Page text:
Decidedly not documentary, and decidedly not journalism, War Tourist neither conveys facts and events nor offers carefully researched historical assessments. Neither does it express feelings. Instead of presenting an argument or seeking to initiate a dialogue, it provides a container for whatever arises from our own intellectual and emotional depths vis-à-vis these sites of damage and destruction. By casting the viewer as a tourist rather than a participant, Licha makes the distance in time and space from the traumatic events at the heart of this work acutely palpable. Despite the seeming immediacy of our casual spectatorship, the lived experience of any of these five sites remains inaccessible: War Tourist literally casts us asunder, too late and too far away to be able to arrive at any sort of historical truth. Rather than the events themselves, Licha brings to light the economic and cultural mechanisms at work in the disaster tourism industry and, more generally, in our cultural thirst for vicarious experience: this industry operates more through seduction than through communication between mutually respected equals.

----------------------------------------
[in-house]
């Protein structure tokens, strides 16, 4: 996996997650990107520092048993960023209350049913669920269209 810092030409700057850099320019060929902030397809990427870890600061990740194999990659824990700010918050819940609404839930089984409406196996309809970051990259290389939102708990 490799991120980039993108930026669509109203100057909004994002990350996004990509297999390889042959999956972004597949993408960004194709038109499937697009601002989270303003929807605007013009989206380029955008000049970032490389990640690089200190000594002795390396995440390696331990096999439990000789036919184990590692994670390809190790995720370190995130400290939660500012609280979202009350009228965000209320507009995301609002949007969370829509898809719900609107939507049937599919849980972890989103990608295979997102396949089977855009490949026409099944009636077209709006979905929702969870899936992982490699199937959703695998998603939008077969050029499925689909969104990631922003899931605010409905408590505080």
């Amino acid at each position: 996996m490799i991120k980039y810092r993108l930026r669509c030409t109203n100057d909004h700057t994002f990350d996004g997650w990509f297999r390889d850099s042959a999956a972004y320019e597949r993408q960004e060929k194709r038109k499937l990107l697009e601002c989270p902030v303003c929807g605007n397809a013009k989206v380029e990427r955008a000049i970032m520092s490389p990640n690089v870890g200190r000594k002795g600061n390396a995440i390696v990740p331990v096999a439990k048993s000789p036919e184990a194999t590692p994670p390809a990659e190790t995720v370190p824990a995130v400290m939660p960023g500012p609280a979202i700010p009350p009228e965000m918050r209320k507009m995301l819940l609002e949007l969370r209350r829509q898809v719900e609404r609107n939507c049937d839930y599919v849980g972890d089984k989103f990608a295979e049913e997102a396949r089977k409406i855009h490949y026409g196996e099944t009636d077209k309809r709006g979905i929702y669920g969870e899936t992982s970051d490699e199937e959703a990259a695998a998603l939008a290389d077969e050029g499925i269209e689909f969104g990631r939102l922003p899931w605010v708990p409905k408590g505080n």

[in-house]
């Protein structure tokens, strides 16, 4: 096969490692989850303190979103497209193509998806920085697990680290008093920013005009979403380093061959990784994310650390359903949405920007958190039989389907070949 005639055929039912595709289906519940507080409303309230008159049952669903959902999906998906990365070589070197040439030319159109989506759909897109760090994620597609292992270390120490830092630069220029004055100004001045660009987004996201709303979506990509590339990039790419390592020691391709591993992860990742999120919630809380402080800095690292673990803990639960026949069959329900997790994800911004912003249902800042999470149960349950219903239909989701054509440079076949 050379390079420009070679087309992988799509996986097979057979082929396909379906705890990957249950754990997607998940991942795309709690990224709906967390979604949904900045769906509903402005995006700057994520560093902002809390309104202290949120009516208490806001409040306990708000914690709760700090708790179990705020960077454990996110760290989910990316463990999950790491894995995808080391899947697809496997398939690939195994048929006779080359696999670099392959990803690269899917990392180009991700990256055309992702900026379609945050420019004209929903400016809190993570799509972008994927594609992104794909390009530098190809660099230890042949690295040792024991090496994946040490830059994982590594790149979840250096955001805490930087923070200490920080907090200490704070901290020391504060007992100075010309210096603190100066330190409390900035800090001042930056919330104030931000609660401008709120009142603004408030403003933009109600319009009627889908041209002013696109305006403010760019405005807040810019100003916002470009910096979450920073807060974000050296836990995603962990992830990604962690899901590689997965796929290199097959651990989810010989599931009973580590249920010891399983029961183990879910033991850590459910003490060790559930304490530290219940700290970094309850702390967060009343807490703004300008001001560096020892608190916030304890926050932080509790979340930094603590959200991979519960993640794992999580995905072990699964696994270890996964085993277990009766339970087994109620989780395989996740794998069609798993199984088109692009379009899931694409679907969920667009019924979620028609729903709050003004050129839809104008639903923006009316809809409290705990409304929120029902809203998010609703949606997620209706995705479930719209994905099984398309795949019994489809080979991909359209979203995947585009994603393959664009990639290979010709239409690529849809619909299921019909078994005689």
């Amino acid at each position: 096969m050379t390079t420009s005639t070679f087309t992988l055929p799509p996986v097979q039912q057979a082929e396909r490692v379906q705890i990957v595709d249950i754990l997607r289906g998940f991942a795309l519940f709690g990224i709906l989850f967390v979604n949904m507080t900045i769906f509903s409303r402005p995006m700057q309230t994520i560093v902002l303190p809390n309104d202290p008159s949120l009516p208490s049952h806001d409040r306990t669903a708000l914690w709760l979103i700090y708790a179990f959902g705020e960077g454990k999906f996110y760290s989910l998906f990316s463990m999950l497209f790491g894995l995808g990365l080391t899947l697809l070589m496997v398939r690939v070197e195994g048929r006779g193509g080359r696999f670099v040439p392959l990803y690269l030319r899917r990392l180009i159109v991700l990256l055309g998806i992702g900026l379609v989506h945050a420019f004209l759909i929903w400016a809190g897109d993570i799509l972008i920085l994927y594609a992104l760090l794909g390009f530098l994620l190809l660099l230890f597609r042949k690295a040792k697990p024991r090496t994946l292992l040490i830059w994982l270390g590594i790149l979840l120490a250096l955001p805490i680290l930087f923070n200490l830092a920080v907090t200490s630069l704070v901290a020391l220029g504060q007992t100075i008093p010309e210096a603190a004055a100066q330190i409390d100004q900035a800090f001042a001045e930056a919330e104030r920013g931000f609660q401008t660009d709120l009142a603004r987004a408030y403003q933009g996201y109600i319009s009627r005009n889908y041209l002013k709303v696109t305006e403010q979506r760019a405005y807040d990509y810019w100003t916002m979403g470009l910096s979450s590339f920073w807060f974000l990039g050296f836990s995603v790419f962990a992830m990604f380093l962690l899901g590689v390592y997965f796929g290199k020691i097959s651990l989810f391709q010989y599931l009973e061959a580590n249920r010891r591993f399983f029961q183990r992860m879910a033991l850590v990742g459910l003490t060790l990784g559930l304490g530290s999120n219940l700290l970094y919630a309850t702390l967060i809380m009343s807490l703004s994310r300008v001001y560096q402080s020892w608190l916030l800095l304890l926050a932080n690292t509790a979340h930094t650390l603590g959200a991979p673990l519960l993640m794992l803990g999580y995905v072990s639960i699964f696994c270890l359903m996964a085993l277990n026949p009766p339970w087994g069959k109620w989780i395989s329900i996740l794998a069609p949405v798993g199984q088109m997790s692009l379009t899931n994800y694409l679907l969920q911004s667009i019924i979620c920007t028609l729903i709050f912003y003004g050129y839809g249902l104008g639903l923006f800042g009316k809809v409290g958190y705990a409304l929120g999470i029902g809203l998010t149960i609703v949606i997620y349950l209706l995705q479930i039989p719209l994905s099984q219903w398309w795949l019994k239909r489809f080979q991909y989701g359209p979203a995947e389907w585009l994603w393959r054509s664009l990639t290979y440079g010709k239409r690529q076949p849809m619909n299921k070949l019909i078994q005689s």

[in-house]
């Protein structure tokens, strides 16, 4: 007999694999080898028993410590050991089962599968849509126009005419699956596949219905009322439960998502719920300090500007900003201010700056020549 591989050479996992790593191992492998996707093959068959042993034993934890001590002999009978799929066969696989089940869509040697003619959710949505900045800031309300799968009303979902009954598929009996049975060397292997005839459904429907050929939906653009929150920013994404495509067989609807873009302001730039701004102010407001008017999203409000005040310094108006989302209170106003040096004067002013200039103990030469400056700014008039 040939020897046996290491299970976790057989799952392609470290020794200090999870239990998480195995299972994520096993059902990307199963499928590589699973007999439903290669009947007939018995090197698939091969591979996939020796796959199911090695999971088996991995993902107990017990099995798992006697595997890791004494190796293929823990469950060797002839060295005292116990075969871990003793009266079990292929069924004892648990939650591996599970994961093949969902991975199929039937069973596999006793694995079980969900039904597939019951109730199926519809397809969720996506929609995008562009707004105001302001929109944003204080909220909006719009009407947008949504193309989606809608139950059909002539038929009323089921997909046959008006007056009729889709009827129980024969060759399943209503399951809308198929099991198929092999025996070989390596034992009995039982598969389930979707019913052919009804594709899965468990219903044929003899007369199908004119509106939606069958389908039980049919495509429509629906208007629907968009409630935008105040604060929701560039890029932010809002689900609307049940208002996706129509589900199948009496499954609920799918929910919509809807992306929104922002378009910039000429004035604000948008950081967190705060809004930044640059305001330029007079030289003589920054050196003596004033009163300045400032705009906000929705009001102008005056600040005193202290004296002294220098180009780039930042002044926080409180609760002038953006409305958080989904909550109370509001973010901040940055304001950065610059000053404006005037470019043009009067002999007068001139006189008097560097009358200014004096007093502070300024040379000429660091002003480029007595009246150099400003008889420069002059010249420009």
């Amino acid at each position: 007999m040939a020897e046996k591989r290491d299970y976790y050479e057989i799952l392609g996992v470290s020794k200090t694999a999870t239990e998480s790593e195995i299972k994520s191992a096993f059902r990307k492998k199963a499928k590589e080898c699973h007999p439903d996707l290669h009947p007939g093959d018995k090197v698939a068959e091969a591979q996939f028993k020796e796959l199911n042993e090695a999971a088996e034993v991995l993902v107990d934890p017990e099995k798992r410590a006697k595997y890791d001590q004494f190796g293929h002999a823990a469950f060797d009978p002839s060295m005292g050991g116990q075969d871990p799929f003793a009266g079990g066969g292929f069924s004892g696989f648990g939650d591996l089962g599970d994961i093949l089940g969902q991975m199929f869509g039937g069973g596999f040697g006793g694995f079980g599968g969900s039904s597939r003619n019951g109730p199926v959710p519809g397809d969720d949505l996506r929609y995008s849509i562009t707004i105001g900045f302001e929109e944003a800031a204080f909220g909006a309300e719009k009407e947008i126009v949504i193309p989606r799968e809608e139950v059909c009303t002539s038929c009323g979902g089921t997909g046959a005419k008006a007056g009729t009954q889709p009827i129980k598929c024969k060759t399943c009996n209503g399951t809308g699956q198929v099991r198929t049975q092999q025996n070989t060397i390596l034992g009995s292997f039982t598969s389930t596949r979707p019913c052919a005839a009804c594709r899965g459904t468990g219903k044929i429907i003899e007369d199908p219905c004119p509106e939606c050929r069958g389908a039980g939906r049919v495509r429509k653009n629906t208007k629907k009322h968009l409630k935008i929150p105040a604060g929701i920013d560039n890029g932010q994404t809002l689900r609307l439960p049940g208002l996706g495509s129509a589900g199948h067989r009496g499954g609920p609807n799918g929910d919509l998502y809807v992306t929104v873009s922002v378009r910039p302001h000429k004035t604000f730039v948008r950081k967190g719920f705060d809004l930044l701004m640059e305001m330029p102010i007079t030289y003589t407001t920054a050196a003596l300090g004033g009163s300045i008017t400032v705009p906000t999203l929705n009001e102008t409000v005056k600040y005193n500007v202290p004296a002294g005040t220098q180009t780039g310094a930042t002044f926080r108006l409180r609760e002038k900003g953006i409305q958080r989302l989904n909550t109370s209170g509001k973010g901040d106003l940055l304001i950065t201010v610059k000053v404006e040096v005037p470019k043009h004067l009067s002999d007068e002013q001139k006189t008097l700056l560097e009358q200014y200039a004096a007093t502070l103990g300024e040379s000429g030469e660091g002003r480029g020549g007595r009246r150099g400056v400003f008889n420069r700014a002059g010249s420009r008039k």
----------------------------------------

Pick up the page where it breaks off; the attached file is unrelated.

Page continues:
By contrast, two of Licha’s later works, Mirages (2010) and Hotel Machine (2016), consider journalism itself as a kind of tourism. In Mirages, he explores Medina Wasl, a mock Iraqi town in the middle of the Mojave Desert, built and operated by Hollywood. The film opens with a sinister scene—a wind storm spirals over the dry, cracked desert; the mountains in the distance resemble the backdrop of a vast, lifeless stage across which a mechanized toy soldier crawls forward commando-style and a cargo train rolls by endlessly. Entering the town,—all within a fiction that extends a thousand square miles.